This story came to mind the other day while I was discussing a security issue with an enterprise admin and some consultants.  They were discussing how they had been fighting a virus for two weeks. It was polymorphic and was morphing faster than the AV definitions could be released.  The AV definitions were not keeping up with the transformations. The network was being brought to its knees, network outages had been plaguing the business due to the virus and the traffic generated.  They were frustrated with their AV vendor.  We discussed the challenges and technologies that could be implemented to stop this virus.  They had a comprehensive plan that included new AV definitions, application blocking to block the files that were known bad, leveraging network devices blocking ports, poisoned routes and custom layer 7 switch rules, etc.

After agreeing that they had been using a good plan, I had to ask, “When the Hell are you going to patch the vulnerability?”  They looked at me like I was in the wrong meeting.  I explained my thinking.  If the virus could propagate like this, there almost certainly had to be a vulnerability that it was leveraging.  We just needed to find the vulnerability and patch it.  If there wasn’t a patch, we needed to have the vendor create one.  As it turned out, there was a patch.  Of course with every patch comes some risk, the risks of application compatibility, the unexpected glitches caused by a failed patch, or just plain old operating system issues.  After analyzing the risk factors, we were able to deploy the patch.  By the end of the day, we had the virus squashed to the level of an annoyance with no more network outages.  All of the best laid plans were not needed if we just patched the hole.  This incident triggered a more robust patch testing cycle that has allowed them to shorten the patch deployment time.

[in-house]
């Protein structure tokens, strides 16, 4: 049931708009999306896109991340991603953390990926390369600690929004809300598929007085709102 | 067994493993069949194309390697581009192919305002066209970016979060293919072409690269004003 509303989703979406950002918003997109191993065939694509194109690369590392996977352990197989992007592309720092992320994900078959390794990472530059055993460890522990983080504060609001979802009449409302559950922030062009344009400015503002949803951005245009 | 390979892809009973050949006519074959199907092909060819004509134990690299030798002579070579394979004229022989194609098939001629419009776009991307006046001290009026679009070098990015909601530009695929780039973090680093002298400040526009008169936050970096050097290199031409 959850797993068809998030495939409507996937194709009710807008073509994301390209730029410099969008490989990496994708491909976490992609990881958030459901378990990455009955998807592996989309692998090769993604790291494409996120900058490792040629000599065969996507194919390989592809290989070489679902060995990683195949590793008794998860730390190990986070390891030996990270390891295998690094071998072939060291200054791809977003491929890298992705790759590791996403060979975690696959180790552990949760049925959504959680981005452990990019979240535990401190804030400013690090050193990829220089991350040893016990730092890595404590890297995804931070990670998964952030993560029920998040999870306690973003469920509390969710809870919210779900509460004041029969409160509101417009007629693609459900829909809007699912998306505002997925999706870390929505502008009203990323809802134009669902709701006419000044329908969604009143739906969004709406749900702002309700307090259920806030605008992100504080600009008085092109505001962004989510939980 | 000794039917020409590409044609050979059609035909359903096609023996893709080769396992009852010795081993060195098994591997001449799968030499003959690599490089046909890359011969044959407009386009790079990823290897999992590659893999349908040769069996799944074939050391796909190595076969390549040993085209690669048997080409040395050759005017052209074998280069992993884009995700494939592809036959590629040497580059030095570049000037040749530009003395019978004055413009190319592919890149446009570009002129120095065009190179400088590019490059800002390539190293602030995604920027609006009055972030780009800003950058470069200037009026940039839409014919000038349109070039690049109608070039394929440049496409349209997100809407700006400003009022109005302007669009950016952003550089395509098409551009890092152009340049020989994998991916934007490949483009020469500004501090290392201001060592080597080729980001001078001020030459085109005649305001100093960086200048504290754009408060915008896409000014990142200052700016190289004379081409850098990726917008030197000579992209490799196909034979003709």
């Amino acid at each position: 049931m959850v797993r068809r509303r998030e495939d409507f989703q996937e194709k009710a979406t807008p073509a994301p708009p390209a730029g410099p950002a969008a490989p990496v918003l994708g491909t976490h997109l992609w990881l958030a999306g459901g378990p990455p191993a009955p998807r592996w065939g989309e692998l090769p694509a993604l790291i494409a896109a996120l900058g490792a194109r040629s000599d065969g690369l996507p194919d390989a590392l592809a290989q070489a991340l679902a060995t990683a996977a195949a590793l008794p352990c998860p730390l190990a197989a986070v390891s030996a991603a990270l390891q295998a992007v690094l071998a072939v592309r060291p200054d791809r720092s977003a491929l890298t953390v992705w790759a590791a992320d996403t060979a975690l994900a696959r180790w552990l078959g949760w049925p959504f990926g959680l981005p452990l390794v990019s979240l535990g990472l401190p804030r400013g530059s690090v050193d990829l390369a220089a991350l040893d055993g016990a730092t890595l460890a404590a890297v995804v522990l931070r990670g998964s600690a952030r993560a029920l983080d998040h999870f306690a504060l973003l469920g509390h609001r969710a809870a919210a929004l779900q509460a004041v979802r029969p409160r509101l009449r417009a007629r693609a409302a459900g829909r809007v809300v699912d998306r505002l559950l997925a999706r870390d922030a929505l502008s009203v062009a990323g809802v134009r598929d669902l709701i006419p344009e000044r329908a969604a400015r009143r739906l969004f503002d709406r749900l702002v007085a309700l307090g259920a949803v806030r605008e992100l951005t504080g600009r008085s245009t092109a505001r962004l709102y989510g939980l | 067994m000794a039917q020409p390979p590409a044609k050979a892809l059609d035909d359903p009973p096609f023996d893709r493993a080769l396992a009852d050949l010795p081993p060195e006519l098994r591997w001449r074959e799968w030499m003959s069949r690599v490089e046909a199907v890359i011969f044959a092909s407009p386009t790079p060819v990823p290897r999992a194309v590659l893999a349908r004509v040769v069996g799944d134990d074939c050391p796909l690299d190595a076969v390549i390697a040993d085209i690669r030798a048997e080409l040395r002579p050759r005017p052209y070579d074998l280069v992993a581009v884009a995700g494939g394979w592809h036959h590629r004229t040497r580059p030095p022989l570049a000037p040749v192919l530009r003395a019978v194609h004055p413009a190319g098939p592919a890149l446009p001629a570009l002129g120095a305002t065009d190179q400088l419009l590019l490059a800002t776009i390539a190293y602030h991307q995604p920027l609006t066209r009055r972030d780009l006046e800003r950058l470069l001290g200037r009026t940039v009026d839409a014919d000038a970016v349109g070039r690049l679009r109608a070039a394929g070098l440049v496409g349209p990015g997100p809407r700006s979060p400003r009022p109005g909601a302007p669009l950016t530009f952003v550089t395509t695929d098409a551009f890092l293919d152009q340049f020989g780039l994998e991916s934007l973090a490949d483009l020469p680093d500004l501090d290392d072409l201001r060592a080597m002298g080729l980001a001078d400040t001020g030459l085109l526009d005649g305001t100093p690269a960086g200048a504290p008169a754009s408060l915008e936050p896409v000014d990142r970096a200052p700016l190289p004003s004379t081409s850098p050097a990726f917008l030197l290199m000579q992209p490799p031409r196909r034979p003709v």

When I was a kid, there was an old cowboy that asked me if I was good at math. I told him I was of course, so he asked: “If there are 10 sheep in a field and one gets out, how many are left in the field?”  I knew the answer and quickly responded with “nine.”  He chuckled and said, “Not if you haven’t patched the hole in the fence.  By the time you did the math, more sheep got out.”    Patching is the best tool to stop the spread.

 

 

Vegas or Bust: Tackling Resource Constraints